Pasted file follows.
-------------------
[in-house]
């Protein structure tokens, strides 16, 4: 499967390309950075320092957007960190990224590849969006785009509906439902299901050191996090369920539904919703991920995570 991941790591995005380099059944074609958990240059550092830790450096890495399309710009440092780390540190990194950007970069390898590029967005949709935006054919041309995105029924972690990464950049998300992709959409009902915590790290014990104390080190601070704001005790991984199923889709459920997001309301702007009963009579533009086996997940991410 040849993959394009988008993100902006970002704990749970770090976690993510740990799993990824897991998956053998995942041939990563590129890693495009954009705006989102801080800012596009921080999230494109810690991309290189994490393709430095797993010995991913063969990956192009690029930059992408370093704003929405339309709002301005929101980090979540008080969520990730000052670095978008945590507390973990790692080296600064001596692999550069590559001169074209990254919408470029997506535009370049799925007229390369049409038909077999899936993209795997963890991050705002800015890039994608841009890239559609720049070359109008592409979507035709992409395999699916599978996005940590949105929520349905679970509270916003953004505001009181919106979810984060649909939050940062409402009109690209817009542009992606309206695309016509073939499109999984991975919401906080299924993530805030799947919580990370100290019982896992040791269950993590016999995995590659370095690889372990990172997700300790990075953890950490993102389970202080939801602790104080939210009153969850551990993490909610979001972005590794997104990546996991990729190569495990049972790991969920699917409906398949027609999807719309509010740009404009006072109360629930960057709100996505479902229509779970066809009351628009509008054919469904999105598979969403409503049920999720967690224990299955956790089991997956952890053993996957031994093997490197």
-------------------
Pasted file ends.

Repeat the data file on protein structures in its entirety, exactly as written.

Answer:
[in-house]
């Protein structure tokens, strides 16, 4: 499967390309950075320092957007960190990224590849969006785009509906439902299901050191996090369920539904919703991920995570 991941790591995005380099059944074609958990240059550092830790450096890495399309710009440092780390540190990194950007970069390898590029967005949709935006054919041309995105029924972690990464950049998300992709959409009902915590790290014990104390080190601070704001005790991984199923889709459920997001309301702007009963009579533009086996997940991410 040849993959394009988008993100902006970002704990749970770090976690993510740990799993990824897991998956053998995942041939990563590129890693495009954009705006989102801080800012596009921080999230494109810690991309290189994490393709430095797993010995991913063969990956192009690029930059992408370093704003929405339309709002301005929101980090979540008080969520990730000052670095978008945590507390973990790692080296600064001596692999550069590559001169074209990254919408470029997506535009370049799925007229390369049409038909077999899936993209795997963890991050705002800015890039994608841009890239559609720049070359109008592409979507035709992409395999699916599978996005940590949105929520349905679970509270916003953004505001009181919106979810984060649909939050940062409402009109690209817009542009992606309206695309016509073939499109999984991975919401906080299924993530805030799947919580990370100290019982896992040791269950993590016999995995590659370095690889372990990172997700300790990075953890950490993102389970202080939801602790104080939210009153969850551990993490909610979001972005590794997104990546996991990729190569495990049972790991969920699917409906398949027609999807719309509010740009404009006072109360629930960057709100996505479902229509779970066809009351628009509008054919469904999105598979969403409503049920999720967690224990299955956790089991997956952890053993996957031994093997490197």